Necropolis of ancient creatures including a two-horned rhinoceros found in the Urals
2013 08 09

By Anna Liesowska | The Siberian Times

A mysterious cave is giving up its pre-historic secrets to scientists and could ’change our view’ of the Earth’s climate.

For more than 120,000 years, animals have been drawn to this place, evidently seeking warmth. It is also where predators brought their kills, and remains of their bones prove it, say experts. Literally thousands of bones have been found, it is reported, with analysis only at an early stage following a two week excavation. There is believed to be a strong possibility of further discoveries.


The most exciting find so far is said to be part of the jaw of an ancient - and extinct - heat-loving rhinoceros, now undergoing detailed laboratory analysis.

Also known as Stephanorhinus, it is was a genus of large rhinoceros with two horns that was native to northern Eurasia during the Lower to Early Late Pleistocene epoch. Like other creatures, it perhaps took refuge from the cold in this cave on the border between the regions of Chelyabinsk and the Republic of Bashkortostan.

An intriguing report by Vesti.ru claimed that ’archaeologists made a discovery that could change the view of the distant past of our planet.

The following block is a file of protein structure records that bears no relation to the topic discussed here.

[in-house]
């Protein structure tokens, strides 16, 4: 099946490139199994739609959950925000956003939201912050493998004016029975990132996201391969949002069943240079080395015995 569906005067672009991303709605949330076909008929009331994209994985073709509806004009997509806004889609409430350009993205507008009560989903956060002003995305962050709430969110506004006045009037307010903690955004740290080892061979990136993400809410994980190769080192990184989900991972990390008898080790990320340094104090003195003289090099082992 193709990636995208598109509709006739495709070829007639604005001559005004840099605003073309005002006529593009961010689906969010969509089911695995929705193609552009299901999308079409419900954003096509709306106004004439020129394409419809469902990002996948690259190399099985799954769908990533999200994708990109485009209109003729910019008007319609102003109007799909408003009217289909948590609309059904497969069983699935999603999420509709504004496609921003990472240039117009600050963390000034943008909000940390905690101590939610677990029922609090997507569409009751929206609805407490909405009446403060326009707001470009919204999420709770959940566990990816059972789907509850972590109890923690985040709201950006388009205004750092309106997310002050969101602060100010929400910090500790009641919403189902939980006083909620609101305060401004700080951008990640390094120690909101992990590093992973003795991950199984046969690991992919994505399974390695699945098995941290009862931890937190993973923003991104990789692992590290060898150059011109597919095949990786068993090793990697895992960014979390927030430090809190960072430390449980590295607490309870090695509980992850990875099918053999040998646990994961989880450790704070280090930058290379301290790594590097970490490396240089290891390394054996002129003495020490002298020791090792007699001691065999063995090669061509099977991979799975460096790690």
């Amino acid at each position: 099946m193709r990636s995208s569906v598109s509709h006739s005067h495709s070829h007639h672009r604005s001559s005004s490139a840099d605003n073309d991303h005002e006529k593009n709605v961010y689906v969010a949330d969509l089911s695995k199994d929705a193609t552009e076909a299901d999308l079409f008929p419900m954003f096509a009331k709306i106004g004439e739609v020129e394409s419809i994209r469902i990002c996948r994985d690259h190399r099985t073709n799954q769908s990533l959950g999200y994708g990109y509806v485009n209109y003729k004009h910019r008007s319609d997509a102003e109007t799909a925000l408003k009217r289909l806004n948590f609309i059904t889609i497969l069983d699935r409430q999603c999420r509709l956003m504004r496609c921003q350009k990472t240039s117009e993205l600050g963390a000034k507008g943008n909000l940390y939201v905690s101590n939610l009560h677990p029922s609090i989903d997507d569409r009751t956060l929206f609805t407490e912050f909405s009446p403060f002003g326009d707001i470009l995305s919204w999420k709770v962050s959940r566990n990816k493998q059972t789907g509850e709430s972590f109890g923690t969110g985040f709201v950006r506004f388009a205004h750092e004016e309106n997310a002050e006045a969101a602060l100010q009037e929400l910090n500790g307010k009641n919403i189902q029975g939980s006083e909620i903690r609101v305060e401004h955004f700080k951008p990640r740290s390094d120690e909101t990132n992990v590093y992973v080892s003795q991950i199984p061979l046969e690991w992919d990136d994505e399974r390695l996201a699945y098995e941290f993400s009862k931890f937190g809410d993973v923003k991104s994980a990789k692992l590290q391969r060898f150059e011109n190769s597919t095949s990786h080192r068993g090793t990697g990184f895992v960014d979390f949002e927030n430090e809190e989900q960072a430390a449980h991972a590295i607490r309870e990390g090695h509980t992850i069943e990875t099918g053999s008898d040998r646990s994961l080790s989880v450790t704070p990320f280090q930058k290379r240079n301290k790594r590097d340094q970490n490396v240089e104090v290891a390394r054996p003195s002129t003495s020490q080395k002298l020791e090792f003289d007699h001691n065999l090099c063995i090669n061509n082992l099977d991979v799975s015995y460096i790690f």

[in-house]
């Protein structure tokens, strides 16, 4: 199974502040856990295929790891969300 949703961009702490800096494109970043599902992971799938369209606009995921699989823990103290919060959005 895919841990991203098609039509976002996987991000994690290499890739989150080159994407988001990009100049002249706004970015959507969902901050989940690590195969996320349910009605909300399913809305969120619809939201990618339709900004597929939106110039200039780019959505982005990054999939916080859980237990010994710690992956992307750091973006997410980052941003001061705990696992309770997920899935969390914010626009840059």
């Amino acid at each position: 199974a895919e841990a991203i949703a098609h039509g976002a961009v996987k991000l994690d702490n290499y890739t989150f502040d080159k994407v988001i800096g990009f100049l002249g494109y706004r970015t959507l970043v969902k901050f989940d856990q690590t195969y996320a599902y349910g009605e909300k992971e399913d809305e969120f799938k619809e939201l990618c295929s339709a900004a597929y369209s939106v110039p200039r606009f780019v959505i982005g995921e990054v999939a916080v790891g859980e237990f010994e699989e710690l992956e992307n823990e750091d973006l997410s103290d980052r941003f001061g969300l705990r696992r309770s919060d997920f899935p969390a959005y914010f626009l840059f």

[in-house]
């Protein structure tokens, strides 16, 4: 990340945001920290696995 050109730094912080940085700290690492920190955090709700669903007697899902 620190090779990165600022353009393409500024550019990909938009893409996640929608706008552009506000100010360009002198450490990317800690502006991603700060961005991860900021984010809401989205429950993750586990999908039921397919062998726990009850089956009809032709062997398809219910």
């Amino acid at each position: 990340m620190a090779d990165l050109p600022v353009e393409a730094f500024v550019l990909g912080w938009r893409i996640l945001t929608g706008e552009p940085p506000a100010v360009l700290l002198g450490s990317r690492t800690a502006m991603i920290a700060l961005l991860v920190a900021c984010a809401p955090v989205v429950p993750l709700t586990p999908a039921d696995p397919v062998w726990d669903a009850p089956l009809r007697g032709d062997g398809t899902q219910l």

’In one of the caves was discovered the remains of an ancient rhinoceros that lived about 120,000 years ago - and, as previously thought, never inhabited in the Urals.

’Experts are sure that this discovery will provide answers to many questions about the Earth’s climate - and not only in the past but in the future. Teeth were also found, in particular - bison, bear, as well as fragments of teeth of Merck’s rhinoceros’.

Scientist Pavel Kosintsev said: ’Previously it was thought that Merck’s rhinoceros were heat-loving animals. Scientists thought that hundreds of thousands of years ago, they lived only in Europe. Now it is proved that 100,000 to 120,000 years ago, they were living in the Urals’.


Vesti stated: ’Excavations were carried out in a cave on the border of the Chelyabinsk Region and the Republic of Bashkortostan. Thousands of fragments of bones were found. This is a wealth of material for research. For thousands of years, there lived ancient predators - cave bears and lions. They dragged the prey into the lair. And since the cave was always dry, bones, in thick layers of soil is preserved in good condition to this day.’

[...]

Read the full article at: thesiberiantimes.com




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